“We witnessed what turned out to be the final performance of the queen of soul,” John told the crowd. “We were sobbing, you don’t see greatness like that very often, we will never see it again. And we saw it at our event,” he added. “She raised the roof and she sang and she played and we made us all weep — and she gave us the performance of a lifetime.”
Francis Ford Coppola Honored at 2018 NYPL Lions Awards
New York society gathered inside the historical building to award Francis Ford Coppola, historian and biographer Ron Chernow, opera singer Jessye Norman, poet Claudia Rankine and novelist Elizabeth Strout.
On Monday night in Midtown Manhattan, Gay Talese was inside the New York Public Library on Fifth Avenue, the NYPL’s Library Lions event — an annual celebration of patrons of the arts.
“I’m an old Lion,” he said. “Every year I come, there are new people. And every year I come, there are old people who died. And I’m still around. I’m 86. Wow, what an old person I am.”
Talese was one of a handful of former Lions wearing their medals, attached to the thick, signature red ribbon, proudly around their necks at the party. They’d put on their black-tie finest and gathered within the confines of the historical building to honor this year’s set: Francis Ford Coppola, historian and biographer Ron Chernow, opera singer Jessye Norman, poet Claudia Rankine and novelist Elizabeth Strout.
Sofia Coppola, who will receive her own award from Ballroom Marfa at their Spaghetti Western Gala Tuesday night in Manhattan, attended to support her father. Lauren and Andrés Santo Domingo, David Remnick, The Breakfast Club’s Angela Yee (who’s a library ambassador), Sen. Chuck Schumer and Rory Culkin were also in attendance at the party — which was truly a sight to see, interior design-wise. Cascades of vines fell from the entryway, where all of the honorees’ books were on display. On the third floor, the Rose Main Reading Room was transformed into a dining hall for the guests, where a live band played jazz tunes and the tables were festooned with alternating floral arrangements of orchids and white lilies. The whole night smacked of some bygone era of New York, when people wore fedoras and Mackintoshes and elbow-length gloves.
Tory Burch, after posing for photographs upstairs, said she was busy beyond words, what with her foundation, her collections for Tory Sport and the main line, and, oh yeah — her upcoming wedding.
“I’m getting married in a couple of weeks,” she said. “I’ve got three children, three stepchildren and three stepchildren to come.”
“We designed a T-shirt, and partnered with Eighteenx18, Yara Shahidi’s group. I’ve challenged ceo’s to give people time off to vote. We set up different registering opportunities in some of our store locations. So we’re committed.”
But back to Talese, who seemed jolly as the wine and cocktails continued flowing. During dinner, all the past and new Lions were asked to please rise. Talese, sitting at the same table as Ford Coppola, got up, looked at the director and raised his fist in acknowledgment.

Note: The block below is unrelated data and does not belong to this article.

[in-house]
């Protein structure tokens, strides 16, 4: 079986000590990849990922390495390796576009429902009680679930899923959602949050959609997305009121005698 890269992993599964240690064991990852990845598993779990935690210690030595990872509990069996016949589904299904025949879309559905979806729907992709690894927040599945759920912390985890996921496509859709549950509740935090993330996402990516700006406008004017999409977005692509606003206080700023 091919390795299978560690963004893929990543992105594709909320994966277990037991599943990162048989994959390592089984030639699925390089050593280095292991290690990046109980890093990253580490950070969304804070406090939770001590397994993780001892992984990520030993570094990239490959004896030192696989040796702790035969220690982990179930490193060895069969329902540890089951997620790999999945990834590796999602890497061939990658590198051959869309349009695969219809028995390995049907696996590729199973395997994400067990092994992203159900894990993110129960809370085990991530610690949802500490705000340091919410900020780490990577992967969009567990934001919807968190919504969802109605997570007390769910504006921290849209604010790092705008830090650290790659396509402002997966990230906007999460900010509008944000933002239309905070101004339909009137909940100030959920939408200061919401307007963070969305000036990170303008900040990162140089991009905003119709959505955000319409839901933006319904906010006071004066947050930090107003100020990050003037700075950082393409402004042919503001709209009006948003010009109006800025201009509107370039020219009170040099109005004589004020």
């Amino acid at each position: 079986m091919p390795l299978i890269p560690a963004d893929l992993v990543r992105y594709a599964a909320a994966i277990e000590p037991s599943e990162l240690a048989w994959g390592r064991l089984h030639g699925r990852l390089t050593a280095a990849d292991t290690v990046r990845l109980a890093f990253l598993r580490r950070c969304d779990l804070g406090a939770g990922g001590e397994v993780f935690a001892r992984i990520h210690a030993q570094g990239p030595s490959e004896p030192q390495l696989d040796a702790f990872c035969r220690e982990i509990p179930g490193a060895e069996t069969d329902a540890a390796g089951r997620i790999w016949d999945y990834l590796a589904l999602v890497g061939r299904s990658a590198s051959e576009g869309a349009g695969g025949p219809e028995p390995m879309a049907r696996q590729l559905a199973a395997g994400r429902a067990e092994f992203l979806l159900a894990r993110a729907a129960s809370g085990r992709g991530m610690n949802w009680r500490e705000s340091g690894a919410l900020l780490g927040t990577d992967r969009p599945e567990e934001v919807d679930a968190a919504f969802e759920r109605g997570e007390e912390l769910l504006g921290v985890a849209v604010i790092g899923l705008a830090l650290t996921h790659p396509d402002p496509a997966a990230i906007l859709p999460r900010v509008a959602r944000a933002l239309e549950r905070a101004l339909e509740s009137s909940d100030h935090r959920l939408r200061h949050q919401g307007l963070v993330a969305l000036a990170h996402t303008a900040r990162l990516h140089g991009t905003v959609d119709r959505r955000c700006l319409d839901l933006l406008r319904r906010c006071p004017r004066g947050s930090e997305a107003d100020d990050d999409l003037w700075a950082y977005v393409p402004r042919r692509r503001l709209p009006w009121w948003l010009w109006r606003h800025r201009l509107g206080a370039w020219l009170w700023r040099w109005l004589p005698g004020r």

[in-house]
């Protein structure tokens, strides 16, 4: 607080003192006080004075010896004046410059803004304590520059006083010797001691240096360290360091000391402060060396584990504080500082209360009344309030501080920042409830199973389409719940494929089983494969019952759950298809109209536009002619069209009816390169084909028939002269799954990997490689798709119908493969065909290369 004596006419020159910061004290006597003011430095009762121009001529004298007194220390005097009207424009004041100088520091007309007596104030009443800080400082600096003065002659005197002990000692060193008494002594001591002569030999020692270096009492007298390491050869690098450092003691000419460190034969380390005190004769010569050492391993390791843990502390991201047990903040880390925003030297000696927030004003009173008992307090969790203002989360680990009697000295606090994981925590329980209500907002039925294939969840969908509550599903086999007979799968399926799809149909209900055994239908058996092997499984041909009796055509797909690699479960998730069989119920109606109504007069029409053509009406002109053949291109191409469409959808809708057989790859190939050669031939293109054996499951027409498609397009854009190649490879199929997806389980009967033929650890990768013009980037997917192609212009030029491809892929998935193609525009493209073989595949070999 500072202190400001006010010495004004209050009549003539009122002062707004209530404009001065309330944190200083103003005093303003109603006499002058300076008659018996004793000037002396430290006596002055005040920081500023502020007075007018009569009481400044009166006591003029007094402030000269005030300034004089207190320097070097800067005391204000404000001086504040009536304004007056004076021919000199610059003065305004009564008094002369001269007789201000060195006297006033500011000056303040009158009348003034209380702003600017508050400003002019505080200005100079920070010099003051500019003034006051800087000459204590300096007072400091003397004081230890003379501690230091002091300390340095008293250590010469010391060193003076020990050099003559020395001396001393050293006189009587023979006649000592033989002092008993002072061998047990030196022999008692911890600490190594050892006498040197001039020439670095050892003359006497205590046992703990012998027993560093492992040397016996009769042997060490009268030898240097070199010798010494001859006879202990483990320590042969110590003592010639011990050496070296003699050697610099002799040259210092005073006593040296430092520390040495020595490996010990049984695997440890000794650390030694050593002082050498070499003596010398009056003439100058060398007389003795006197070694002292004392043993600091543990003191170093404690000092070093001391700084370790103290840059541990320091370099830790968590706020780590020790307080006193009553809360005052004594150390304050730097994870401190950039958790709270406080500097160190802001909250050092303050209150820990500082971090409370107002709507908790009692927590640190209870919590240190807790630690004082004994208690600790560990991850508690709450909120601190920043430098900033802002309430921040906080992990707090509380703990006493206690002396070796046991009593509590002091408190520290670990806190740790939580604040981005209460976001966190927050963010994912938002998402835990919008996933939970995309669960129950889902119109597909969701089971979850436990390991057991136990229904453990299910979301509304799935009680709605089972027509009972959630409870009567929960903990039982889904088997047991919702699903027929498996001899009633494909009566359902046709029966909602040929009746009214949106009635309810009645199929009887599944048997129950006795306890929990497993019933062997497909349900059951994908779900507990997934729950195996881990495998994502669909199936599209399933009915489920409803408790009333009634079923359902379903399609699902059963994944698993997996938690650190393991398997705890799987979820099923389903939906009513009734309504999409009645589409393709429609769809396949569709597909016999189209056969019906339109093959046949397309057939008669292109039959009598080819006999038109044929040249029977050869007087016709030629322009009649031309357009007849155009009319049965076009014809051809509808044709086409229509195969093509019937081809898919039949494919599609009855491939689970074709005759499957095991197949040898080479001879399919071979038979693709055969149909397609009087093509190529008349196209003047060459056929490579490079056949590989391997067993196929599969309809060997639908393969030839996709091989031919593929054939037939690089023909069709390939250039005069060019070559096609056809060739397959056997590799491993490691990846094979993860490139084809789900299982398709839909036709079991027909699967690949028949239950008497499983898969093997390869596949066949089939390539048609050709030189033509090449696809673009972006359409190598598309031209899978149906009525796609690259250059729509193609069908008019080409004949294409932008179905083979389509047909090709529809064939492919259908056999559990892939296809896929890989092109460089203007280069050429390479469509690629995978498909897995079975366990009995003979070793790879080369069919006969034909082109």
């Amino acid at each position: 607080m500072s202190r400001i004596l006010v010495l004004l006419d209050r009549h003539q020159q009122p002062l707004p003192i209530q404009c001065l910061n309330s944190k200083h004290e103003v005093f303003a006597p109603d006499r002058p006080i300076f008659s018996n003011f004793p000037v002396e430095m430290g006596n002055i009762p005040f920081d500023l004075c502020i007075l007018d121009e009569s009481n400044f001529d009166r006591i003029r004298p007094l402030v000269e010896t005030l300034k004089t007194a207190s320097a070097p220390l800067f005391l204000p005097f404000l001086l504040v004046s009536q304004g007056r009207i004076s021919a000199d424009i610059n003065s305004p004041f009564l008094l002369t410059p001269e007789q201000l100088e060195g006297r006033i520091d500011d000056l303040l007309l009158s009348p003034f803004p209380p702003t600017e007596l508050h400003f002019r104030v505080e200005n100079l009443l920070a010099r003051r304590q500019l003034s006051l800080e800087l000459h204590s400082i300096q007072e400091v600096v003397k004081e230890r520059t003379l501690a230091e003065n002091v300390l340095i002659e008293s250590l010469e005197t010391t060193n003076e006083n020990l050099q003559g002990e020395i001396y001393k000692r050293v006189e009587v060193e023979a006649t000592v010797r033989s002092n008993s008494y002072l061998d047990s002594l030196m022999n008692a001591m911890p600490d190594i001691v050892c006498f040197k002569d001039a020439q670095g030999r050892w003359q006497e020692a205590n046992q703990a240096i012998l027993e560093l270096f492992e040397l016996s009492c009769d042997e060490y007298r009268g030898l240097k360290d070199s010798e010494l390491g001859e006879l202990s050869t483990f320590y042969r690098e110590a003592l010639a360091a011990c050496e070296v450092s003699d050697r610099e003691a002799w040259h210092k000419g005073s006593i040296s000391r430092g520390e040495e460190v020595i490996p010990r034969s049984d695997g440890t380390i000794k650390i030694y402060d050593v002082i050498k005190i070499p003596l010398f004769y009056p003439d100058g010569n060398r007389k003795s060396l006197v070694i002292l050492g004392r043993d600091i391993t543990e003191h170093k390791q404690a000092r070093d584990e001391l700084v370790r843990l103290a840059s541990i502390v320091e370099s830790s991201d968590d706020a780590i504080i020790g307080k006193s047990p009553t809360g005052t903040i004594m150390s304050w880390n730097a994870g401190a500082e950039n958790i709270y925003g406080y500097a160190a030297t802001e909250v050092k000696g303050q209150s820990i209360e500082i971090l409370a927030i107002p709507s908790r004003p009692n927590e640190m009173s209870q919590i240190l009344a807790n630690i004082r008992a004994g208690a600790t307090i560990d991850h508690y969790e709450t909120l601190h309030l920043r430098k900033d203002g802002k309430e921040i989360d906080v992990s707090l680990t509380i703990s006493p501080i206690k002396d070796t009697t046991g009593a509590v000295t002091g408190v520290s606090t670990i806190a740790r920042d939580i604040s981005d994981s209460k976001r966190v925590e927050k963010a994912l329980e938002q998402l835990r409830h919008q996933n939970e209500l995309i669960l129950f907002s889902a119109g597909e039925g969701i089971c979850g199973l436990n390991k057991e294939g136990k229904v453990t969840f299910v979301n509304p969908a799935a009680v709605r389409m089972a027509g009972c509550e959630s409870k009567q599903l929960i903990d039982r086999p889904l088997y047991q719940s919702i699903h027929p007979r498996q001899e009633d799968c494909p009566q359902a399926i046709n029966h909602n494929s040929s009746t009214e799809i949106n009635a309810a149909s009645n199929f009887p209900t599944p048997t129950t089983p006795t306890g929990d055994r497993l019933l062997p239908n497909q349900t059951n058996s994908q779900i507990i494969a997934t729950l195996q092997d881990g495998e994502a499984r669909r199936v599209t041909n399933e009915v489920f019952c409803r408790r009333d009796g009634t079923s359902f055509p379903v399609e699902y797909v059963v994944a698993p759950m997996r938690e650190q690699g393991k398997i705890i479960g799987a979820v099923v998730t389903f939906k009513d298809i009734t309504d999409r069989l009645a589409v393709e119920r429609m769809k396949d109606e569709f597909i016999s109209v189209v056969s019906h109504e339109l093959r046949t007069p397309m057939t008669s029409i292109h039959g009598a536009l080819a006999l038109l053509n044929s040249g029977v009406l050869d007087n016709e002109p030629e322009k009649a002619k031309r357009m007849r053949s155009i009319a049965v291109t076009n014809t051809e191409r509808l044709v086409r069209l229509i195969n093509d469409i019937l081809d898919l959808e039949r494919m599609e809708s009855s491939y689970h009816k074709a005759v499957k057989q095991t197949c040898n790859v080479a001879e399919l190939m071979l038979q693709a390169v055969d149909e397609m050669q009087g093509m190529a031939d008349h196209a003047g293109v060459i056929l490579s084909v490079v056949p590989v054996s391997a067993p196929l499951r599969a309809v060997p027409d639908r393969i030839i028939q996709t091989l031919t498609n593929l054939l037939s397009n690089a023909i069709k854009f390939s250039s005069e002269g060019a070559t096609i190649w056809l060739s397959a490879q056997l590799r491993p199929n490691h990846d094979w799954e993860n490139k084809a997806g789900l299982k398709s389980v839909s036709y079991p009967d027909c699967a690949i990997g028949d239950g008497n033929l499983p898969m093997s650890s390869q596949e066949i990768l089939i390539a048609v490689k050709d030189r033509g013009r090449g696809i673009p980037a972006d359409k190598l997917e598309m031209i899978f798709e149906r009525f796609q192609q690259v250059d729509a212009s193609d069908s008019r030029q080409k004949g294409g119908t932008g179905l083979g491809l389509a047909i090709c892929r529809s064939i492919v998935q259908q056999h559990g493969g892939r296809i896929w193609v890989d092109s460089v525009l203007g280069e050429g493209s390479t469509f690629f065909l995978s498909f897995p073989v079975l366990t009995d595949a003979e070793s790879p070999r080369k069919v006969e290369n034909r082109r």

Talese touched briefly on the Netflix documentary “Voyeur,” which was released in 2017 and centered around controversies of the journalist’s book “The Voyeur’s Motel.” Apparently, according to Talese, prior to the documentary, he’d signed a “million-dollar deal” for another movie to be made by directors Sam Mendes and Steven Spielberg based on the book. Talese didn’t tell anyone that three years prior, the documentary group had followed him for “Voyeur.”
“I didn’t think it was important,” he said. “I thought it was a little documentary, for journalism. Mendes found out about it and Spielberg got angry. They were blindsided, I blindsided them. Then they killed the million-dollar deal.
“But you know something? When you’re 86 years old, it doesn’t matter. I’m here. I’m still alive. And I’m still drinking gin martinis.”
The biopic is based on the life of famed French author and actress Sidonie-Gabrielle Colette.
On September 13, MoMA hosted a screening of Colette, the new biopic starring Keira Knightley and Dominic West. Based on the life of the famed French author and actress, the film follows Colette on her journey from simple country girl to controversial fixture of Parisian society.
After marrying a successful writer known as “Willy”( West), Sidonie-Gabrielle Colette (Knightley) leaves her childhood home in rural Burgundy for the salon culture of Paris in the late 19th century. Willy, who does not write his own stories, enlists Colette to ghostwrite. She reluctantly crafts a semi-autobiographical story about a young girl named Claudine, which becomes an instant success. The couple releases more novels, under Willy’s name, and become the talk of the town, as their adventures (and affairs) become increasingly scandalous.
Director Wash Westmoreland co-wrote the script with his late husband, Richard Glatzer, though Glatzer passed away before work began on the film. The couple previously worked together on Still Alice, starring Julianne Moore.